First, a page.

In November, I attended the Wine Tourism Conference in Portland. While there, I joined a workshop entitled “Social Media for the Wine & Wine Tourism Industries,” led by Andrew Healy of 3 Rock Marketing, a Napa-based marketing firm that specializes in online presence and social media. I thought the presentation was great, and was encouraged by his advice, as we use much of those techniques at Trellis Growth Partners for our communications clients. Here are three examples of business practices at Trellis that were also recommended in the workshop. We encourage you to use them as a checklist for your own social media efforts.
1. Be active
Consumers look forward to Facebook page updates, so if yours is rarely updated, chances are your fan base interest will wane, resulting in fewer follows.
At Trellis, we recommend only creating accounts you are confident you will use. You might think Pinterest is great (who doesn’t?!), and it can be used for business purposes, but an inactive page with a few photos and a lack of re-pins is not attractive, and can ultimately hurt your image when it comes up on a Google search. So rather than trying to juggle five or ten different “must do” sites, select the one or few that you’ll commit to regularly and stick to it. We recommend using Facebook and Twitter, as they are user-friendly and make it easy to communicate with followers.
2. Stand behind your brand messaging
It’s crucial to stay true to your brand messaging when using social media. This is a marketing foundation we develop for clients through a messaging platform process. When interacting with consumers on social media, it is essential to use a consistent and natural brand “voice” to communicate with consumers. What you post and how you phrase it will not be the same as how you post on your personal accounts. If you are having trouble establishing your brand voice, we can help.
For example, Rolling River Sprits’ website states, “Rolling River Spirits is a family-owned and operated craft distillery located in Portland, Oregon. The company was founded in 2011 to offer artisan organic spirits made from fresh ingredients.” If you go to Rolling River’s Facebook page, you will see that the messaging and imagery is consistent. The main brand statements of “artisan, organic spirits,” “fresh ingredients,” and “family-owned” are emphasized and maintain uniformity.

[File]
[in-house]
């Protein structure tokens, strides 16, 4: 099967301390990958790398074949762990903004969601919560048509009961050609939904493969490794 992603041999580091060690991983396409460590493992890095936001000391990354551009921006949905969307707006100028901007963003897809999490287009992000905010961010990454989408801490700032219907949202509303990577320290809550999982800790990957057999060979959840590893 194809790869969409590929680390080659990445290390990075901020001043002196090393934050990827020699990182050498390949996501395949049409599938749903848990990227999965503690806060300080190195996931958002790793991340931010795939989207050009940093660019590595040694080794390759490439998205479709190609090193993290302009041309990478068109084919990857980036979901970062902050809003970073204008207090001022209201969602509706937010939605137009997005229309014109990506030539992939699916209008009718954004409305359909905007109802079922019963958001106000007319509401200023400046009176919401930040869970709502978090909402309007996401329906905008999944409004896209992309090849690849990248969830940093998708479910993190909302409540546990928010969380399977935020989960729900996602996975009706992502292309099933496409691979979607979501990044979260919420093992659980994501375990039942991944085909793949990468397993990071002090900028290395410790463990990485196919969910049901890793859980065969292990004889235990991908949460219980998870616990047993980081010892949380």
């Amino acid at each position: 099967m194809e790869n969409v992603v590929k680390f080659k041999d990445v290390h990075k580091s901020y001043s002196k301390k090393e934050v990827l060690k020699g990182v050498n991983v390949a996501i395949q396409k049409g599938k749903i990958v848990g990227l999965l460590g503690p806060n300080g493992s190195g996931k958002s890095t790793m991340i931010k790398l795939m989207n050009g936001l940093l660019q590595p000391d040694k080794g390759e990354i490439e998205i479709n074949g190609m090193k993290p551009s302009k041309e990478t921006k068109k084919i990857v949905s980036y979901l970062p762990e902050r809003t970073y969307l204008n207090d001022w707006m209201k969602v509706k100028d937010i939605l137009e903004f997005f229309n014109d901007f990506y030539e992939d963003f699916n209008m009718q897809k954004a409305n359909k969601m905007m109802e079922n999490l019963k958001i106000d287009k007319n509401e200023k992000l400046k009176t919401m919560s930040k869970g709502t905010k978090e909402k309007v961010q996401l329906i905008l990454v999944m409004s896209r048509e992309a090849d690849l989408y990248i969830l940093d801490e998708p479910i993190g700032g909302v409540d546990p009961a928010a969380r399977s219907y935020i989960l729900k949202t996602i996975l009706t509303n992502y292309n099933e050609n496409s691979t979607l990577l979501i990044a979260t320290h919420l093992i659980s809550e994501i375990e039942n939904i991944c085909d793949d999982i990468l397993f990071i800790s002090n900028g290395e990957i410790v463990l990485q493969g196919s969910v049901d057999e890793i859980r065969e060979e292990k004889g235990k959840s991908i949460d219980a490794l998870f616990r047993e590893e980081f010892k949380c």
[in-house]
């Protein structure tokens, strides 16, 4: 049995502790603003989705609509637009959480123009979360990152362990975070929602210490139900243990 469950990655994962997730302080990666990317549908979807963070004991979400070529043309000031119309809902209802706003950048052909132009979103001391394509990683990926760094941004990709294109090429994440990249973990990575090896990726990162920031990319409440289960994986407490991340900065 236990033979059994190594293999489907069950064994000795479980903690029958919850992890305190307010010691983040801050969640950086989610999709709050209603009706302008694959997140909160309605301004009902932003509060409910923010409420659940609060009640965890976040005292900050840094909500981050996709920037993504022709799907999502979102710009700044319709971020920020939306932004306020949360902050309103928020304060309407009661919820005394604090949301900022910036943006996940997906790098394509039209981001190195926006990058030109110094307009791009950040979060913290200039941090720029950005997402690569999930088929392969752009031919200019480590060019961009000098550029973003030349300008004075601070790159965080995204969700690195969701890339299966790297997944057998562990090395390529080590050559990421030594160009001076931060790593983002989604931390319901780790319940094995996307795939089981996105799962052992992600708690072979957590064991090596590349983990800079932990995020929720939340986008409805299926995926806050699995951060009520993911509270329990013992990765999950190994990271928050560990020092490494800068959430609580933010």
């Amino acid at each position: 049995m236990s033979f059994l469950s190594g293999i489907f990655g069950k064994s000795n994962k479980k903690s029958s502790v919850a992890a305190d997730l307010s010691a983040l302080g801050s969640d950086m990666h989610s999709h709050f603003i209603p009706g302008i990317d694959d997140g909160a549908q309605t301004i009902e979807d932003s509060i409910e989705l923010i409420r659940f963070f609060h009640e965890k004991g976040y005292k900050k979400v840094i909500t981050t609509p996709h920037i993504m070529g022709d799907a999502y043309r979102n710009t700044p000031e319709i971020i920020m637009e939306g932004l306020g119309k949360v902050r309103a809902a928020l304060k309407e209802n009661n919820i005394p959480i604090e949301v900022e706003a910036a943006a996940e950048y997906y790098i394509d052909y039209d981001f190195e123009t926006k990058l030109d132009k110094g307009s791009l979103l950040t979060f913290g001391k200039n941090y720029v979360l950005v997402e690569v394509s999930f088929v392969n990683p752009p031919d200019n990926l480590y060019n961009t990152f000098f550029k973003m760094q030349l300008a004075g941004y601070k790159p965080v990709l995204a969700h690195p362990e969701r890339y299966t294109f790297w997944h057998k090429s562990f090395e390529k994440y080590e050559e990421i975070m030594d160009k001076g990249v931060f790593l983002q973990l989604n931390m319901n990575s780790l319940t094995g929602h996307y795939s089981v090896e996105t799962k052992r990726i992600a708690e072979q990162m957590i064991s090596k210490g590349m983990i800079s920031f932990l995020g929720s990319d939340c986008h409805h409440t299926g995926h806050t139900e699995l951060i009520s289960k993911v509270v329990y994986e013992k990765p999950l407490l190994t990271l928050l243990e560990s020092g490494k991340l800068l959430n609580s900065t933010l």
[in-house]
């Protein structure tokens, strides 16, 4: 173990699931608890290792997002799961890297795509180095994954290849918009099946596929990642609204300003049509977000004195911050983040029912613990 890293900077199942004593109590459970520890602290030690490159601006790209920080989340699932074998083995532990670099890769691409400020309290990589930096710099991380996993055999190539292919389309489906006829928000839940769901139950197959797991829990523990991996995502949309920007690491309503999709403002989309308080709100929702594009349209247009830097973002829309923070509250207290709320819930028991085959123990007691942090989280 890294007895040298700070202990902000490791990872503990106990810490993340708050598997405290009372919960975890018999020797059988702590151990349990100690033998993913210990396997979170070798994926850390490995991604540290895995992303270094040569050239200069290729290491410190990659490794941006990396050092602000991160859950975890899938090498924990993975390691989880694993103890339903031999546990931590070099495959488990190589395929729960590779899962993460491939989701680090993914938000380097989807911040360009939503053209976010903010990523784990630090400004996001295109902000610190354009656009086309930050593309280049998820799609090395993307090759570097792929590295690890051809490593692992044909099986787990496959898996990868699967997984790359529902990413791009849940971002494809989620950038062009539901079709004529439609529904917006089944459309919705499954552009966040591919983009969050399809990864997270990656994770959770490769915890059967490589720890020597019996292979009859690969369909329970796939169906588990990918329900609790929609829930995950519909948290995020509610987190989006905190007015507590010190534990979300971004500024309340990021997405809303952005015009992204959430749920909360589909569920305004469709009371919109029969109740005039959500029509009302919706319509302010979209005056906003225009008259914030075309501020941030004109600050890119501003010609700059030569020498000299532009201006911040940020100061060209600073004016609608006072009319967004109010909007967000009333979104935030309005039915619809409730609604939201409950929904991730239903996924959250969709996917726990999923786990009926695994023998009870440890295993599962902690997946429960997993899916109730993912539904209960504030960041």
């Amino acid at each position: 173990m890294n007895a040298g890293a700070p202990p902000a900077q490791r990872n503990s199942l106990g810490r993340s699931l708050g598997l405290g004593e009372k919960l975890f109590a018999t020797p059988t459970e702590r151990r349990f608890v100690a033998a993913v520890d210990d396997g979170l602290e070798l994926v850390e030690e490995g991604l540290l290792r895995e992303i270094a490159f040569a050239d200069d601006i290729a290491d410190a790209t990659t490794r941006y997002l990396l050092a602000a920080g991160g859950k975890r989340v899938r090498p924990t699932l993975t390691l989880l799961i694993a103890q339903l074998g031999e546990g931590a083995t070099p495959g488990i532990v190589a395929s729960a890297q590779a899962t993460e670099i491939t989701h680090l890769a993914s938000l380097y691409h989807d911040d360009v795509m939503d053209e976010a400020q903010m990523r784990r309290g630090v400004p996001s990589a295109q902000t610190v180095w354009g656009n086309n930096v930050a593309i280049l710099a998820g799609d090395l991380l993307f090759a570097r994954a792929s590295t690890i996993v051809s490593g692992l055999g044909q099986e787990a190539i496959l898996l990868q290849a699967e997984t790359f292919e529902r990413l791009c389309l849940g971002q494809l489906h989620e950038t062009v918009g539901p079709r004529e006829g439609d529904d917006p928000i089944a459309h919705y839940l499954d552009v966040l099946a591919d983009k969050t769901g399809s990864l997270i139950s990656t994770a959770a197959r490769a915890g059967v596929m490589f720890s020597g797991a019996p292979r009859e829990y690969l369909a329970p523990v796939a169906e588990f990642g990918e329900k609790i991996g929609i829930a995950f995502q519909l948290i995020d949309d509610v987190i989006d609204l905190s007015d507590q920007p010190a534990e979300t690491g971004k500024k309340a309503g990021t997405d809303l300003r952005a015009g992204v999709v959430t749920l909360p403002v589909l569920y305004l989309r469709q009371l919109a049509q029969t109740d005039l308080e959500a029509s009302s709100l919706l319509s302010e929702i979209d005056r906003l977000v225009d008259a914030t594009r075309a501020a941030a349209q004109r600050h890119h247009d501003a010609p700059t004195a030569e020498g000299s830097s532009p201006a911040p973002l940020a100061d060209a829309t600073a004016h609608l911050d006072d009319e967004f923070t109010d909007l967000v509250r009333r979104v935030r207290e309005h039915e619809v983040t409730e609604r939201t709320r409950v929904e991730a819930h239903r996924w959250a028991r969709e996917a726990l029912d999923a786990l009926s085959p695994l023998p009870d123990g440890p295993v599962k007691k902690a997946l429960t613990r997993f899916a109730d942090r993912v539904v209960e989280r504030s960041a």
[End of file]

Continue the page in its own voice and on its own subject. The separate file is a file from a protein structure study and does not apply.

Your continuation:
For an example of a company with a different, yet consistent voice, view Starfield Vineyards. The company’s website states, “Starfield Vineyards is built on the belief that truly great wines are sourced from “Star Fields” — unique sites where fruit can develop the optimal balance of aroma, flavor and texture….Father-son team, Tom and Robert Sinton, bring to Starfield three generations of winegrowing experience and an intense desire to reach beyond traditional boundaries while pursuing the ultimate in cool climate winemaking.”
While setting up Starfield’s Facebook page, we wanted to stay anchored to the company’s voice. As you can see, both the mission statement and website focus on their family’s legacy and commitment to the best vineyard sites.
Maintaining a unified, consistent image and language is an important step to establishing and maintaining trust between your brand and the consumer.
3. Don’t just post, interact
It is important to regularly post to social media, but keep in mind that these are conversational platforms -- it is not enough to focus solely on your page. An easy way to promote your brand, in addition to showing support for others, is to like, comment, and share posts.
In this image, you can see that Mackey Vineyards shared Great Northwest Wine’s link e-newsletter announcing Mackey’s Concordia as the wine of the week. Here we are both promoting Mackey’s press and Great Northwest Wine’s page by sharing their link, which shows that Mackey is communicative and informed on social media.
Additionally, you should always respond to followers who comment or ask questions on your accounts. This is a simple way to engage your current fans and appeal to new ones. Failing to do so is the social media equivalent of not returning a phone call.
For example, I posted the below status on McKinley Springs Winery’s Facebook page to promote 2014 events. Tim commented that he would be at the June 14 BBQ. I responded, “Can’t wait to see you there!” It always feels nice to be recognized, and to a new viewer, it shows that McKinley Springs is engaged with their followers.
One of our primary goals at Trellis is to create brand magnetism for our clients, and social media is just one piece of the puzzle. In my next post, I will explain how to launch a successful social media contest and what it can do for your online presence.
- Erin Stutesman, Account Coordinator
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